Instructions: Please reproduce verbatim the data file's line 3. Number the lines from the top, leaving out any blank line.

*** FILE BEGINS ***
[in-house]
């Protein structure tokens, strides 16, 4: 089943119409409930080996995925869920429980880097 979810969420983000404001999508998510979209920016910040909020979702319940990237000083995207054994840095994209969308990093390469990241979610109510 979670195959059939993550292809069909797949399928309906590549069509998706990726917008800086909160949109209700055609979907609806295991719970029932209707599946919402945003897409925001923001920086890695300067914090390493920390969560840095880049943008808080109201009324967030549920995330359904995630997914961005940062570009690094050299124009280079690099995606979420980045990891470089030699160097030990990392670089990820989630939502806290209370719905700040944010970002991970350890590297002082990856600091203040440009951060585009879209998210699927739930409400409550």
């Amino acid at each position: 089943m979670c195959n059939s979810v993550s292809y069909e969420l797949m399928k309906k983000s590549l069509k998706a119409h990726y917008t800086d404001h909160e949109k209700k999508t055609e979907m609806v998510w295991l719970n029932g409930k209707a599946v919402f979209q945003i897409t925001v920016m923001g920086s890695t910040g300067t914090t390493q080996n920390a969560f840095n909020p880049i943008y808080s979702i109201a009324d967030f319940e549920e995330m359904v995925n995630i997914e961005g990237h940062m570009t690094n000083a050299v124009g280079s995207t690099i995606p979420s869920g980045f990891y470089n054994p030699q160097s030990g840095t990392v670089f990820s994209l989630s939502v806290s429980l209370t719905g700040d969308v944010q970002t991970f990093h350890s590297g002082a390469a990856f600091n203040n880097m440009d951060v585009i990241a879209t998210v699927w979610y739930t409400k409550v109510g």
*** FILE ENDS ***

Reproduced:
């Amino acid at each position: 089943m979670c195959n059939s979810v993550s292809y069909e969420l797949m399928k309906k983000s590549l069509k998706a119409h990726y917008t800086d404001h909160e949109k209700k999508t055609e979907m609806v998510w295991l719970n029932g409930k209707a599946v919402f979209q945003i897409t925001v920016m923001g920086s890695t910040g300067t914090t390493q080996n920390a969560f840095n909020p880049i943008y808080s979702i109201a009324d967030f319940e549920e995330m359904v995925n995630i997914e961005g990237h940062m570009t690094n000083a050299v124009g280079s995207t690099i995606p979420s869920g980045f990891y470089n054994p030699q160097s030990g840095t990392v670089f990820s994209l989630s939502v806290s429980l209370t719905g700040d969308v944010q970002t991970f990093h350890s590297g002082a390469a990856f600091n203040n880097m440009d951060v585009i990241a879209t998210v699927w979610y739930t409400k409550v109510g």